I turn to the important subject of social mobility and the careers strategy which was raised by the noble Baroness, Lady Garden. Of course our overriding wish is to ensure that every person, no matter their background, is able to build a rewarding career. Our careers strategy sets out a long-term plan to build a world-class careers system. The strategy will give people from all backgrounds the best possible preparation to move into a job or training that enables them to have a fulfilling life and help to build a formidable homegrown skills base. It has been developed in partnership with the Gatsby Charitable Foundation and will be co-ordinated to an expanded role for the Careers & Enterprise Company, working across all the Gatsby benchmarks to help deliver the ambitions set out. The National Careers Service will continue to be the single service that provides free and impartial information, advice and guidance on careers, skills and the labour market in England.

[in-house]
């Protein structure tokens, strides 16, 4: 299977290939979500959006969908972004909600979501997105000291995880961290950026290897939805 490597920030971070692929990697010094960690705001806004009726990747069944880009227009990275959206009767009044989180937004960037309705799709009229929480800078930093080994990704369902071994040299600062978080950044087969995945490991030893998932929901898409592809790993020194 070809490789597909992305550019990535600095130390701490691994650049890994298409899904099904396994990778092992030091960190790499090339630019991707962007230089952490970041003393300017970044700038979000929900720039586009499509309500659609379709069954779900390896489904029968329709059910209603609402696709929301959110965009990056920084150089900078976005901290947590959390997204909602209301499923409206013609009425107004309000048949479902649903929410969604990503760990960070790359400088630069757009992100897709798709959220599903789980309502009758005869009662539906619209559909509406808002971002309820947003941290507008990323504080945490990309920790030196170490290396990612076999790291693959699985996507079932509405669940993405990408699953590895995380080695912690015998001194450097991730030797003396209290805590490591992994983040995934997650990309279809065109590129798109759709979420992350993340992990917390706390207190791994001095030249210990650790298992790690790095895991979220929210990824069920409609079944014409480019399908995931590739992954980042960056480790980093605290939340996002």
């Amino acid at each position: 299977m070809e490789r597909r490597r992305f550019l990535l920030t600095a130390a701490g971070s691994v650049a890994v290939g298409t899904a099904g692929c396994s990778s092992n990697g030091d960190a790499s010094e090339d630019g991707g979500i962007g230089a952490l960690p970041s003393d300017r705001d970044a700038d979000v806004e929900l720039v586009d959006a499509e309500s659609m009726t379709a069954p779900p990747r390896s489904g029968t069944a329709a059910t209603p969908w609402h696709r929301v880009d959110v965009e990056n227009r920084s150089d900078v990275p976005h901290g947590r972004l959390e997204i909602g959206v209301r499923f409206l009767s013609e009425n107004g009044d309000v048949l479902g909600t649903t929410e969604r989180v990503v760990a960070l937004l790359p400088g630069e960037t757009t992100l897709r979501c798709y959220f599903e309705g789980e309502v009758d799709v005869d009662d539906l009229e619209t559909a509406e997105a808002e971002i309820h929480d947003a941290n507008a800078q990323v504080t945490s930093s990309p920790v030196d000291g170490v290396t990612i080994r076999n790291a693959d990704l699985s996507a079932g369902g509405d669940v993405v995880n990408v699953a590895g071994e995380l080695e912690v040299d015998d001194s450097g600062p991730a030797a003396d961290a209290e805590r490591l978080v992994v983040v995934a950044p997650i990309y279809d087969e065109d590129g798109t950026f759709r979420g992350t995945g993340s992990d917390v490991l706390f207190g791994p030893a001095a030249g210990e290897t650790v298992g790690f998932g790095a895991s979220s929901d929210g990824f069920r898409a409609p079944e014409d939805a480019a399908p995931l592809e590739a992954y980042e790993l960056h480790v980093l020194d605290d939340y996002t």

I was interested in the comments of the noble Baroness, Lady Janke, about the experience in Bristol, a city that I know well. She is absolutely right that it is important to ensure that pensioners are given opportunities as they retire from mainstream life. They can then look forward to a happy and fulfilling life, hopefully doing some work, whatever that work might be. I was also particularly interested in the remarks of the right reverend Prelate the Bishop of Coventry in, if I may put it this way, his Sunday wanderings. He is right to say that lifelong learning should cover all points in a person’s life. It includes the dignity and importance of the person as an individual and being fulfilled as a human being. If that is the case, people may be better able to help in the community, as the right reverend Prelate mentioned, and they can learn from the past in order to help society and themselves in the future. The noble Lord, Lord Sawyer, also made some interesting points in his remarks. The noble Baroness, Lady Bakewell, was right to make the point about pensioners needing help in order to seek fulfilment in their lives, which is the other side of the debate. It is not just about the economy, a point which I think another speaker raised.